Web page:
Expressing a range of opinions about Charter Communications' (NASDAQ: CHTR) just-proposed $10.4 billion purchase of Bright House Networks, media investment analysts say big mergers will not address the cable industry's preeminent threat, over-the-top distribution.
But, they add, the pay-TV industry has plenty of time to adapt.
"The future of TV is going to be decided less by mergers between these players and more by evolution in the customer experience they provide," Jan Dawson, an analyst at Jackdaw Research, said.
"The mergers should help slow some of the rapid content cost increases these companies are suffering from and passing on to consumers," Dawson added. "But they won't fundamentally change the shape or nature of what consumers buy from them, and that's where things really need to change."
Charter's proposed purchase of Bright House would add nearly 2.1 million video customers to its base, expanding its reach beyond 10 million and giving the cable company leverage on par with what Time Warner Cable (NYSE: TWC) currently enjoys. But as Dawson notes, the deal won't address the issue of cord-cutting.
Still, in a Moody's report published Thursday, titled High Yield Cable's Broadband Still Effective Defense Against Over-the-Top Siege, Moody's VP Karen Berckmann says the pay-TV industry has time to make other adjustments.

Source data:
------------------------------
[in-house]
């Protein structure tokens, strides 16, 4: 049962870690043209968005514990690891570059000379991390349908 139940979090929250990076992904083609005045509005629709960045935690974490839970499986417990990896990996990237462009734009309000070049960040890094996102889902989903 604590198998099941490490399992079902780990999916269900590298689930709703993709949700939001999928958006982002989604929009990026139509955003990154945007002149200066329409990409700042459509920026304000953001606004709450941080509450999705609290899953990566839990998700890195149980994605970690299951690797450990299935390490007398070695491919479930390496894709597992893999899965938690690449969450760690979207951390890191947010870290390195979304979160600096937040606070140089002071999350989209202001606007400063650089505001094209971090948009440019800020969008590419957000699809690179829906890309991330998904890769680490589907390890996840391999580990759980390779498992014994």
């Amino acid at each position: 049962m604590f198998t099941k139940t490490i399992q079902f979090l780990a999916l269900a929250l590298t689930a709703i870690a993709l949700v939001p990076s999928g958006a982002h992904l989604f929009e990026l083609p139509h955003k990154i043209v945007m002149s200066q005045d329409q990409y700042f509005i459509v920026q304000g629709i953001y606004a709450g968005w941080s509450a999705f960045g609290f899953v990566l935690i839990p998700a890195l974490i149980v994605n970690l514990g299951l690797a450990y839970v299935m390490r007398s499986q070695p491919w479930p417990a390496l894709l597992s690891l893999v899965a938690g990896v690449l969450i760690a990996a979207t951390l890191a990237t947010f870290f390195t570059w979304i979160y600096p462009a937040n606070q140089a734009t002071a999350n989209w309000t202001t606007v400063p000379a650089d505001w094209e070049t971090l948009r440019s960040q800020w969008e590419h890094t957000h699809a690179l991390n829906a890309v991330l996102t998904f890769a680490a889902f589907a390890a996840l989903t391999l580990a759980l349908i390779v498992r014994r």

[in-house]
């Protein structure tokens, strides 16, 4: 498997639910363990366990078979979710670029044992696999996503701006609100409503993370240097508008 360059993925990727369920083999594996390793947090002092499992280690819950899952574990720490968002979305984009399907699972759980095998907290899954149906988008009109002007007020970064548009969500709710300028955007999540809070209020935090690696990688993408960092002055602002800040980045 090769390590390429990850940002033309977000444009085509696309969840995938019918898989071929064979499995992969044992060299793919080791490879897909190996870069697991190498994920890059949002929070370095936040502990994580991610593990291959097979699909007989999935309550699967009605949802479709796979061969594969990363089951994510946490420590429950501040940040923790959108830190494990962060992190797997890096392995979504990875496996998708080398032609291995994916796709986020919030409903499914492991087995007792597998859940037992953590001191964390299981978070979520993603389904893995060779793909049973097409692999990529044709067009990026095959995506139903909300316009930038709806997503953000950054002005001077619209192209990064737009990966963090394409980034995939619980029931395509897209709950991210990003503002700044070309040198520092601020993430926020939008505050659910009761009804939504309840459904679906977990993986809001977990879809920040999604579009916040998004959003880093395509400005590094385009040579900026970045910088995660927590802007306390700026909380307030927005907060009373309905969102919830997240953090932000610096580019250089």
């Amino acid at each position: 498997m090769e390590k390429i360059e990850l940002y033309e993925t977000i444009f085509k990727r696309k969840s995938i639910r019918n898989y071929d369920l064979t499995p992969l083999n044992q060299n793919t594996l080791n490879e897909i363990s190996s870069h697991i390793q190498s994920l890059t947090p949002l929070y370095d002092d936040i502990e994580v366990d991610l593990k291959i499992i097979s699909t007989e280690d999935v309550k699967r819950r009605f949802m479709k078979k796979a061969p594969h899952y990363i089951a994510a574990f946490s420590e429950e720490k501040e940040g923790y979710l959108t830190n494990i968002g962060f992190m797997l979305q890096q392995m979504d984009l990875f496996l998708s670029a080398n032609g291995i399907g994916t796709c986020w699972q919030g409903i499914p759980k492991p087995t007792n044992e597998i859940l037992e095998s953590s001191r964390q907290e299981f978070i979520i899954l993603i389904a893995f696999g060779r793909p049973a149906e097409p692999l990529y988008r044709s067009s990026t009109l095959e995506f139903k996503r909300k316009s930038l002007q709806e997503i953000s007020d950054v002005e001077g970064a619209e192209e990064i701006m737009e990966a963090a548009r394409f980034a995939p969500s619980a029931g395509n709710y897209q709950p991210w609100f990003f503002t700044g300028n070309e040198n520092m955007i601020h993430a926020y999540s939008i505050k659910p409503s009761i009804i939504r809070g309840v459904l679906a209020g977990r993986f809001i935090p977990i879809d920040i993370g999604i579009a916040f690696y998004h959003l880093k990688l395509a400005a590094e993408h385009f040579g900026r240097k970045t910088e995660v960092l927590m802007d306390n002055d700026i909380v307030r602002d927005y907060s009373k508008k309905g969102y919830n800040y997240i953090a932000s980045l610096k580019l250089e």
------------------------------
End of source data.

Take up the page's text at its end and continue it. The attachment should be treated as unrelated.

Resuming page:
"OTT options will take a small number of traditional pay TV subscribers, but the shift in the pay TV sector will be evolutionary, not revolutionary," she writes. "Content providers are treading cautiously so traditional cable operators have the chance to build financial flexibility and prepare in case industry fundamentals change more significantly."
The challenge, Berckmann notes, is a marketing one--getting customers over a natural bias towards OTT services, which in many cases provide less value to the consumer
"The average customer may not realize how much content traditional pay TV service provides, from video on demand and across multiple devices," she adds. "Customers are often more willing to give new entrants a break on any operational hiccups merely out of a predisposition to prefer anyone over a traditional cable company."
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